Bill Whalen

Top-two primary hinders Republicans in bid for U.S. Senate seat

Bill Whalen
Bill Whalen

To Will Rogers’ observation that Congress is America’s only distinctly criminal class, I give you California’s two U.S. senators.

This isn’t to imply that either gentlelady is a criminal. Yet in California, getting elected to the Senate has felony status: instead of one six-year term, you get 25 years to life.

Barbara Boxer and Dianne Feinstein have been on the job since the days leading up to Bill Clinton’s first inauguration. In the nearly 25 years since, California is the lone state not to have traded in at least one of its two senators. In fact, the other 49 states have sent 150 freshman senators to Washington during the Boxer-Feinstein era, which now spans three two-term presidencies.

That era comes to an end in November, with Boxer stepping down after four terms. However, this once-in-a-generation chance to send a new senator to Washington has created little stir.

For two reasons:

First, there’s the long shadow of California’s presidential primary, which shares the same June 7 ballot space as the Senate primary. Yes, the Republican contest may have deteriorated to a Donald Trump coronation. Still, there’s the prospect of Bernie Sanders and his idealistic McCarthyism (Eugene, not Joseph) absorbing what oxygen remains in the walk-up to the primary.

The other culprit: California’s “top-two” open-primary system.

The new rules – the top two finishers advance, regardless of party affiliation – are in effect for a third election cycle. For the first time, it could have a dramatic impact: two Democrats moving on to the general election.

Which is sad, but not for reasons you might assume.

In the days before California’s open primary, with the two parties holding separate nominating contests, Attorney General Kamala Harris and Rep. Loretta Sanchez wouldn’t merely be vying for the most Democratic votes.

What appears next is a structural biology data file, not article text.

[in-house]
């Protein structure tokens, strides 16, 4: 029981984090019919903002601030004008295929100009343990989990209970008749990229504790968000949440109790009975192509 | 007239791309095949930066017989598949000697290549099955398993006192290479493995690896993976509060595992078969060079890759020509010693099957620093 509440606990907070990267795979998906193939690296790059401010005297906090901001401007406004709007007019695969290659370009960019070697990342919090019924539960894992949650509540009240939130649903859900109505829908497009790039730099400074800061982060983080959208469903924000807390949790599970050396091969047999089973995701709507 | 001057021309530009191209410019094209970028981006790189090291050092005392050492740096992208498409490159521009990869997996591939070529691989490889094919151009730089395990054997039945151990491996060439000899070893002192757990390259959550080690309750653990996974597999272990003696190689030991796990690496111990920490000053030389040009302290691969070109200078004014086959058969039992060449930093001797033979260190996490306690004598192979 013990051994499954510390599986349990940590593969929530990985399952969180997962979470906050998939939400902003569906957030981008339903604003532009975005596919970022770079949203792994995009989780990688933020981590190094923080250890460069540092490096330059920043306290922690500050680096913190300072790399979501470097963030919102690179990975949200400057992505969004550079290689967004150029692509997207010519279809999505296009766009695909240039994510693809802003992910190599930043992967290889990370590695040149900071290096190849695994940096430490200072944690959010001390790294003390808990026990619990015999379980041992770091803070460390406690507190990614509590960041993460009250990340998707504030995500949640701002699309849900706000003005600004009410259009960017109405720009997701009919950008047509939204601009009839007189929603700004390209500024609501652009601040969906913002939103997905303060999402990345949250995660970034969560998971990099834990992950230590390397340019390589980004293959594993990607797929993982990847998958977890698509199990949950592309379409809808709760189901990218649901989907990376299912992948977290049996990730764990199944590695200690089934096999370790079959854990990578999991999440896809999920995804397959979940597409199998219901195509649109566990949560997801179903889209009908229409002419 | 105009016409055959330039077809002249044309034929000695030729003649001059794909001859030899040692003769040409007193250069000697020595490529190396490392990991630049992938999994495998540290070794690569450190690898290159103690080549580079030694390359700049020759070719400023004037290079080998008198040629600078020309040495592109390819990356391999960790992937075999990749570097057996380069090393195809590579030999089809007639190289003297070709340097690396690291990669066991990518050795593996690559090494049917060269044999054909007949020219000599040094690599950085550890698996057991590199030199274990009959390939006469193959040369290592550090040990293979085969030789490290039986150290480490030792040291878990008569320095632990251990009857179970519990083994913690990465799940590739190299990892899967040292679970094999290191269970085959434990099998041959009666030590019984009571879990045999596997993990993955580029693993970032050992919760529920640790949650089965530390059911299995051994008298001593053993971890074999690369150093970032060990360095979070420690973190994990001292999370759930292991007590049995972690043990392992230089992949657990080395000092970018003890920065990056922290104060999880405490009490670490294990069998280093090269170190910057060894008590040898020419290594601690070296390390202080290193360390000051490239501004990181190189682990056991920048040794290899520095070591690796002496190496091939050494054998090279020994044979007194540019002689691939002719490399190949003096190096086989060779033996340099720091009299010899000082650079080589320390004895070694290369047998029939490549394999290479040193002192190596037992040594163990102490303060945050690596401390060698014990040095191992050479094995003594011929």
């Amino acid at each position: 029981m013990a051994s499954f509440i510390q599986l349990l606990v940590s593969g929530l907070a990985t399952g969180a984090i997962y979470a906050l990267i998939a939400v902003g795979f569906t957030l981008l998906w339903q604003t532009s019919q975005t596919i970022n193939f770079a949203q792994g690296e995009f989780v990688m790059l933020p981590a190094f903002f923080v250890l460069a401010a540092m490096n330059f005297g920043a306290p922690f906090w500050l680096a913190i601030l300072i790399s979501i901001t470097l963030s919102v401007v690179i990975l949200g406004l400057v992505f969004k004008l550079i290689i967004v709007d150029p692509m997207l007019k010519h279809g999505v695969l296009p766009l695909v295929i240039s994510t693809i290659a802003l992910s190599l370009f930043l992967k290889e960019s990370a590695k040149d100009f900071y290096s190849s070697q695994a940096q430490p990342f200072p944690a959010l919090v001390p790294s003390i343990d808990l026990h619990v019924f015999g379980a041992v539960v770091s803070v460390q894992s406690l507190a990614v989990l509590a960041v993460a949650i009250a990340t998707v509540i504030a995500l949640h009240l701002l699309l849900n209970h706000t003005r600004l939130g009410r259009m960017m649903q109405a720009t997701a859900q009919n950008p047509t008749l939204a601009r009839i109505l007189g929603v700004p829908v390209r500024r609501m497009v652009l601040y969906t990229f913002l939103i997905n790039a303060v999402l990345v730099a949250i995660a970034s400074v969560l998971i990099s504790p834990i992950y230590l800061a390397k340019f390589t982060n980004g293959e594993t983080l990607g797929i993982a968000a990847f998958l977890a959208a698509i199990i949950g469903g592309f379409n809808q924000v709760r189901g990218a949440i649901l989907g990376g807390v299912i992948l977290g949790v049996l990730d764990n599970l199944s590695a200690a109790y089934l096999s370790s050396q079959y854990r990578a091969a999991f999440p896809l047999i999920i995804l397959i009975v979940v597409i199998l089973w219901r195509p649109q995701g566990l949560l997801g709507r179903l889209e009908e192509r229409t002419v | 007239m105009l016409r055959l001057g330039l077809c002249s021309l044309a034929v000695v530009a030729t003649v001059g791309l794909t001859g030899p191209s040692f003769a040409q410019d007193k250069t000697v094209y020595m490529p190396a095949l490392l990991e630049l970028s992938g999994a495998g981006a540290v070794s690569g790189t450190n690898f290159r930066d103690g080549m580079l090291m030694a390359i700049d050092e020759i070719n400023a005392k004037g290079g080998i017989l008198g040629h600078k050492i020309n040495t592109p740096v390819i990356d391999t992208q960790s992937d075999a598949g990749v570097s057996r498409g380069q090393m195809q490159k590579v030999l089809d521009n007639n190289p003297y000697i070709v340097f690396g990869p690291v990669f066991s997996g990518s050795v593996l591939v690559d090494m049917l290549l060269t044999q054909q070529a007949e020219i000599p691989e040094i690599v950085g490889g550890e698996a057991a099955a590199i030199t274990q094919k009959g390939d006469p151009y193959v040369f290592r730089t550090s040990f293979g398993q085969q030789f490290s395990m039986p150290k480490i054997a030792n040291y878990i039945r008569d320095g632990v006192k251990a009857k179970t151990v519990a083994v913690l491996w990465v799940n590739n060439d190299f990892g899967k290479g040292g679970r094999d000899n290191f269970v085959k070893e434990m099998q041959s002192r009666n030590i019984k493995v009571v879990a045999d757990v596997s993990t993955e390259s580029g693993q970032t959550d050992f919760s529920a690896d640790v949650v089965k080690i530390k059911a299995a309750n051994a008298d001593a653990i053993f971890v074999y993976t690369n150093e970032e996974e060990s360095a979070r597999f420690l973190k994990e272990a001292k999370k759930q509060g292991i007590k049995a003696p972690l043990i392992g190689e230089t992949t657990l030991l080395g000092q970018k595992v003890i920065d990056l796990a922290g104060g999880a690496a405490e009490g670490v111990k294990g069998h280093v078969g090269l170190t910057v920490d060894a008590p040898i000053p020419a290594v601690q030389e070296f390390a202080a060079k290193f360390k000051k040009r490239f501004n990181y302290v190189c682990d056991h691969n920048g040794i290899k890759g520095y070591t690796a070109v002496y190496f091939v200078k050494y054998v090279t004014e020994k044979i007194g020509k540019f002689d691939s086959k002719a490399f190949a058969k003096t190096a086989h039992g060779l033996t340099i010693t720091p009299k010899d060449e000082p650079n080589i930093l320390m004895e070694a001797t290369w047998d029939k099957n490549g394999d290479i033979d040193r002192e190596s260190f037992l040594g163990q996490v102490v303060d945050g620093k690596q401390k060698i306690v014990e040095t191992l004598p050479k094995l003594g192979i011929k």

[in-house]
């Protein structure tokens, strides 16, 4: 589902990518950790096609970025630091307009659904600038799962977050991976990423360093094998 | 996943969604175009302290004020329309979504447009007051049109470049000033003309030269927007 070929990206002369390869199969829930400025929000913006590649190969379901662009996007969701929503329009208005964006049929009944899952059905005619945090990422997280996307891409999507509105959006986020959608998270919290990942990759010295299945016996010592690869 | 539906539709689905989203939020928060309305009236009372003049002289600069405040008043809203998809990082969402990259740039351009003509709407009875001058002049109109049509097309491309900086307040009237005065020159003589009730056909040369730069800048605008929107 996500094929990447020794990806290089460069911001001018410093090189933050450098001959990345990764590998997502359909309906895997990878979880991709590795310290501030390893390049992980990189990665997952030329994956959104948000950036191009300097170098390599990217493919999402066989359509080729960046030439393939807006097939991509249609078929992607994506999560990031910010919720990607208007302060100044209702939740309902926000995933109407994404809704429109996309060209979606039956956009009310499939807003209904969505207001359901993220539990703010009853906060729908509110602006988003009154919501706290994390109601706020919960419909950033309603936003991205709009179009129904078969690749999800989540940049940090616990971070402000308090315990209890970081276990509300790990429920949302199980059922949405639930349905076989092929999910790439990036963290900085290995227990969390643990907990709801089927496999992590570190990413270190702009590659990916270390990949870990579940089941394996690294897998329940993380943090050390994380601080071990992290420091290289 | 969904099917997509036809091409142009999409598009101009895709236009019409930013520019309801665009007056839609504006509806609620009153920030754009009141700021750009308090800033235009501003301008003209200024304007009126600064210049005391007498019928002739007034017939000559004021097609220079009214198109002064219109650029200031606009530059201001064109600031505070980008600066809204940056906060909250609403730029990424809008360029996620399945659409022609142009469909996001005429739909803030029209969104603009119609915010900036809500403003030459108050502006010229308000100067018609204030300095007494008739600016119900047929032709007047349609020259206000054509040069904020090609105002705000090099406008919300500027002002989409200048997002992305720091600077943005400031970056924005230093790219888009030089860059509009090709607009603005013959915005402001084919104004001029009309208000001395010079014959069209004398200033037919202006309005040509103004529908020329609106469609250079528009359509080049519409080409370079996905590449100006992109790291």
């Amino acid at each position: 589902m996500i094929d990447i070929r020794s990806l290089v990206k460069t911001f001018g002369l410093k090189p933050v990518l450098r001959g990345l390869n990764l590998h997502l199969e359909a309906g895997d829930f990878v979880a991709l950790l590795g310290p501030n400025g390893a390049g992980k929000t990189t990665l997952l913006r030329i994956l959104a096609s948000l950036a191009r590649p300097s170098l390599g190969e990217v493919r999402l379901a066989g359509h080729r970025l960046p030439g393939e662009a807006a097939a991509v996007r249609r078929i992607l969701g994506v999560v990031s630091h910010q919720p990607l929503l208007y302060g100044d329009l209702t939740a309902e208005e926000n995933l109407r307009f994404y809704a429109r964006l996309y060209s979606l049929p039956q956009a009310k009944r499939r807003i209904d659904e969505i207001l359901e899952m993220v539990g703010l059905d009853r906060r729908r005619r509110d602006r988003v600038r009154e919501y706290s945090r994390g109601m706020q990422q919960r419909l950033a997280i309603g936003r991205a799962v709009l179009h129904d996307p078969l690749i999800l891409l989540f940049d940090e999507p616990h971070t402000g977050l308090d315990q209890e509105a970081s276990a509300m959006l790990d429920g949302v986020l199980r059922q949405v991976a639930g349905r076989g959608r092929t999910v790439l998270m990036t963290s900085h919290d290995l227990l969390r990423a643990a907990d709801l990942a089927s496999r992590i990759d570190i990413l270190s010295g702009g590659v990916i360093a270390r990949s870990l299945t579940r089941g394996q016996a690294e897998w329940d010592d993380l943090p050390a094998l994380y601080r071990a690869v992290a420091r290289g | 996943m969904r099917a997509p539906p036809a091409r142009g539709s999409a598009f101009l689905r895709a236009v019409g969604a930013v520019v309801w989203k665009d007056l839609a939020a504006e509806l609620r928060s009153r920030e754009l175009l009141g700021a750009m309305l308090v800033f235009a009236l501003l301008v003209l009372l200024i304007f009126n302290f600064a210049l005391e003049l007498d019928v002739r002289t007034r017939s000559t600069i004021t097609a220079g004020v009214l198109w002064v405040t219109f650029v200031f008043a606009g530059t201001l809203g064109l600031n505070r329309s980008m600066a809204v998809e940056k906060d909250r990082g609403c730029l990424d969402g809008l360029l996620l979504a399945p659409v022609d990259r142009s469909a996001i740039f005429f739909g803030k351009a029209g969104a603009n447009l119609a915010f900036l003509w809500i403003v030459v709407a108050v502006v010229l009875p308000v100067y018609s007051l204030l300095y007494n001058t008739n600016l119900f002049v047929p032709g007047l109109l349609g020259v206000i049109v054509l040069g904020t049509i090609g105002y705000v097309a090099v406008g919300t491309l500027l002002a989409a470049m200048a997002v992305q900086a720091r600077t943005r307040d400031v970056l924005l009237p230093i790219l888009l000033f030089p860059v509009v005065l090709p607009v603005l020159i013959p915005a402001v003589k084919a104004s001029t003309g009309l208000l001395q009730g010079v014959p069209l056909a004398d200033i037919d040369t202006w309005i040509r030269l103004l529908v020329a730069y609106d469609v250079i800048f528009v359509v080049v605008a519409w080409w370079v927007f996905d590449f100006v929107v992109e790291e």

The two would be on opposite sides of a rift that divides the majority party geographically (Harris made her mark in Northern California; Sanchez calls Orange County home) and by loyal voter blocs (Harris is multiracial; Sanchez has suggested that California needs “a Latina in the U.S. Senate”).

As for a California Senate Republican primary, it would resemble the GOP presidential race in this respect: three candidates with decidedly different philosophies.

Tom Del Becarro, a former state party chair, is a conservative who wants a flat tax and opposes comprehensive immigration reform. Duf Sundheim, likewise a former party chair, is the field’s centrist: he’s pro-choice and favors a deal on immigration.

The third prominent Republican is Ron Unz, the field’s libertarian voice. His motivation? Unlike his rivals, it’s not to move the GOP needle. Unz wants to draw attention to an effort to repeal Proposition 227, the 1998 ballot measure he sponsored that ended bilingual teaching in the Golden State.

Ordinarily, I’m a fan of the open primary and other like-minded proposals that seek to move the Golden State to a more common-sense middle ground.

But in 2016, the open primary fails us.

Sundheim and Del Becarro should be engaged in a referendum over whose vision of inclusiveness better suits a California existence. Instead, Sundheim has focused on Harris’ record.

And that’s what logic dictates for a Republican with low name recognition at this point. For Sundheim, the goal is the finish second at worst. Engaging with Harris is his best shot at sorely needed media attention.

Such is the true frustration with the open primary, from a Republican standpoint. Two Democrats are likely to face off in November, assuring Democrats a victory.

For Republicans, the real defeat is a lost opportunity to talk about a path forward – ironically, the same problem for Republicans writ large these days. The 2016 election should have been a reboot for the national GOP – if not the new Reagan, at least an updated version of Reagan’s conservative vision.

But that’s not what Republicans got. In terms of principles and vision, there’s more than a letter’s difference between Ronald and The Donald.

And California’s process for choosing a new senator: so far, not exactly a red-letter event.

Bill Whalen is a Hoover Institution research fellow and former speechwriter for former Gov. Pete Wilson. Contact him at